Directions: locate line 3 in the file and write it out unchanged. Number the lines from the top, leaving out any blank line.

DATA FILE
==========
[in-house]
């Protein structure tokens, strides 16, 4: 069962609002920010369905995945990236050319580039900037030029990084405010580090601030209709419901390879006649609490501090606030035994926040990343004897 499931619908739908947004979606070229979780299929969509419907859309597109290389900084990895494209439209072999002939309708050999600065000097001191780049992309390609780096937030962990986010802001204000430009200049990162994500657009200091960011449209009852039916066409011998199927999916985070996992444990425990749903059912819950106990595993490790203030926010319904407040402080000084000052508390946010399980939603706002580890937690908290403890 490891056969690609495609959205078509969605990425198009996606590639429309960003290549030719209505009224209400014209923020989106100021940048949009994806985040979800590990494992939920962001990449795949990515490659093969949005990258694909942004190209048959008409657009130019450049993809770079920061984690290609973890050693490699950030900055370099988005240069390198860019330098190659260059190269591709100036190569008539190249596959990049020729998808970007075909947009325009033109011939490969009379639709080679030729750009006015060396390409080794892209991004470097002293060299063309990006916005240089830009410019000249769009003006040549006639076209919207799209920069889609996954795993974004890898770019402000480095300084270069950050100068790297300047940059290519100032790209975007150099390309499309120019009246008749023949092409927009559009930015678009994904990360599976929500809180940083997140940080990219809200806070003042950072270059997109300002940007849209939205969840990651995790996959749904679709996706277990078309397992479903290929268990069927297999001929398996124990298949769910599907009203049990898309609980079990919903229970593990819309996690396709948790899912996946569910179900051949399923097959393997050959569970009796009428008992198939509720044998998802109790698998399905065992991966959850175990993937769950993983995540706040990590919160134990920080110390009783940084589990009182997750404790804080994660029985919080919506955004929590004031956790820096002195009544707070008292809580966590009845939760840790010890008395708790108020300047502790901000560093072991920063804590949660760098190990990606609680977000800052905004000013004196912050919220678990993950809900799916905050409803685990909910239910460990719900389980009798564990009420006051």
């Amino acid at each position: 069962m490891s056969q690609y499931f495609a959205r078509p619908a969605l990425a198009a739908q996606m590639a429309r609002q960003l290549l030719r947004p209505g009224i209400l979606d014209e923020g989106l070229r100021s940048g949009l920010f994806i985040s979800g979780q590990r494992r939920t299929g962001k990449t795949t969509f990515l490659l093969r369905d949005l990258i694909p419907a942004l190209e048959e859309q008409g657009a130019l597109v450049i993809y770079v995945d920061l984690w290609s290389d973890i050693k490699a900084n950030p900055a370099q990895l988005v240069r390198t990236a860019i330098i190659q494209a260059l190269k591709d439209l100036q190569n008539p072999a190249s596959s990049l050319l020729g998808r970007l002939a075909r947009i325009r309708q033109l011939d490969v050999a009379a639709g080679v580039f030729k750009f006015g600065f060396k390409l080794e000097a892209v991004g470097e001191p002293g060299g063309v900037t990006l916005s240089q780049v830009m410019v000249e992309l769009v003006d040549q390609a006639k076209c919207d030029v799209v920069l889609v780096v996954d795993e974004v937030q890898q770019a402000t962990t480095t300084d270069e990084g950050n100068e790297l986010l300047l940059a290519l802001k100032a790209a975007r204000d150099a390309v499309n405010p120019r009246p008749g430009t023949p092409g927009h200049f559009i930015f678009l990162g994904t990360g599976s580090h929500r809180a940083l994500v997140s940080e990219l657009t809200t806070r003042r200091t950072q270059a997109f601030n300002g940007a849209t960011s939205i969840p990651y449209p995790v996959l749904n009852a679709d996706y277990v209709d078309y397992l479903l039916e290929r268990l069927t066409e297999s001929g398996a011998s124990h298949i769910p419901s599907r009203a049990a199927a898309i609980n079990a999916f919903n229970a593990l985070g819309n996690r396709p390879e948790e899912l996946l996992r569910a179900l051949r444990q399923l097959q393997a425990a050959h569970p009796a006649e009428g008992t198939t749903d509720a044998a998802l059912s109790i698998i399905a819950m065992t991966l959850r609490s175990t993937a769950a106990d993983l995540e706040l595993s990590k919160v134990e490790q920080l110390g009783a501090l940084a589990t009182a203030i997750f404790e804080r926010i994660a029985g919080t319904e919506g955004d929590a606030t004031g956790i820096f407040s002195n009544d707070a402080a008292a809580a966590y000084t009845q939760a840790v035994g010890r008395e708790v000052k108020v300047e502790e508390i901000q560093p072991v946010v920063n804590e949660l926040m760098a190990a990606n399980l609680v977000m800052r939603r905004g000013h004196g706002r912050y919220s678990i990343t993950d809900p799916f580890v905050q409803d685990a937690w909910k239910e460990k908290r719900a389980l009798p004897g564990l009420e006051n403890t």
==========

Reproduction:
């Amino acid at each position: 069962m490891s056969q690609y499931f495609a959205r078509p619908a969605l990425a198009a739908q996606m590639a429309r609002q960003l290549l030719r947004p209505g009224i209400l979606d014209e923020g989106l070229r100021s940048g949009l920010f994806i985040s979800g979780q590990r494992r939920t299929g962001k990449t795949t969509f990515l490659l093969r369905d949005l990258i694909p419907a942004l190209e048959e859309q008409g657009a130019l597109v450049i993809y770079v995945d920061l984690w290609s290389d973890i050693k490699a900084n950030p900055a370099q990895l988005v240069r390198t990236a860019i330098i190659q494209a260059l190269k591709d439209l100036q190569n008539p072999a190249s596959s990049l050319l020729g998808r970007l002939a075909r947009i325009r309708q033109l011939d490969v050999a009379a639709g080679v580039f030729k750009f006015g600065f060396k390409l080794e000097a892209v991004g470097e001191p002293g060299g063309v900037t990006l916005s240089q780049v830009m410019v000249e992309l769009v003006d040549q390609a006639k076209c919207d030029v799209v920069l889609v780096v996954d795993e974004v937030q890898q770019a402000t962990t480095t300084d270069e990084g950050n100068e790297l986010l300047l940059a290519l802001k100032a790209a975007r204000d150099a390309v499309n405010p120019r009246p008749g430009t023949p092409g927009h200049f559009i930015f678009l990162g994904t990360g599976s580090h929500r809180a940083l994500v997140s940080e990219l657009t809200t806070r003042r200091t950072q270059a997109f601030n300002g940007a849209t960011s939205i969840p990651y449209p995790v996959l749904n009852a679709d996706y277990v209709d078309y397992l479903l039916e290929r268990l069927t066409e297999s001929g398996a011998s124990h298949i769910p419901s599907r009203a049990a199927a898309i609980n079990a999916f919903n229970a593990l985070g819309n996690r396709p390879e948790e899912l996946l996992r569910a179900l051949r444990q399923l097959q393997a425990a050959h569970p009796a006649e009428g008992t198939t749903d509720a044998a998802l059912s109790i698998i399905a819950m065992t991966l959850r609490s175990t993937a769950a106990d993983l995540e706040l595993s990590k919160v134990e490790q920080l110390g009783a501090l940084a589990t009182a203030i997750f404790e804080r926010i994660a029985g919080t319904e919506g955004d929590a606030t004031g956790i820096f407040s002195n009544d707070a402080a008292a809580a966590y000084t009845q939760a840790v035994g010890r008395e708790v000052k108020v300047e502790e508390i901000q560093p072991v946010v920063n804590e949660l926040m760098a190990a990606n399980l609680v977000m800052r939603r905004g000013h004196g706002r912050y919220s678990i990343t993950d809900p799916f580890v905050q409803d685990a937690w909910k239910e460990k908290r719900a389980l009798p004897g564990l009420e006051n403890t």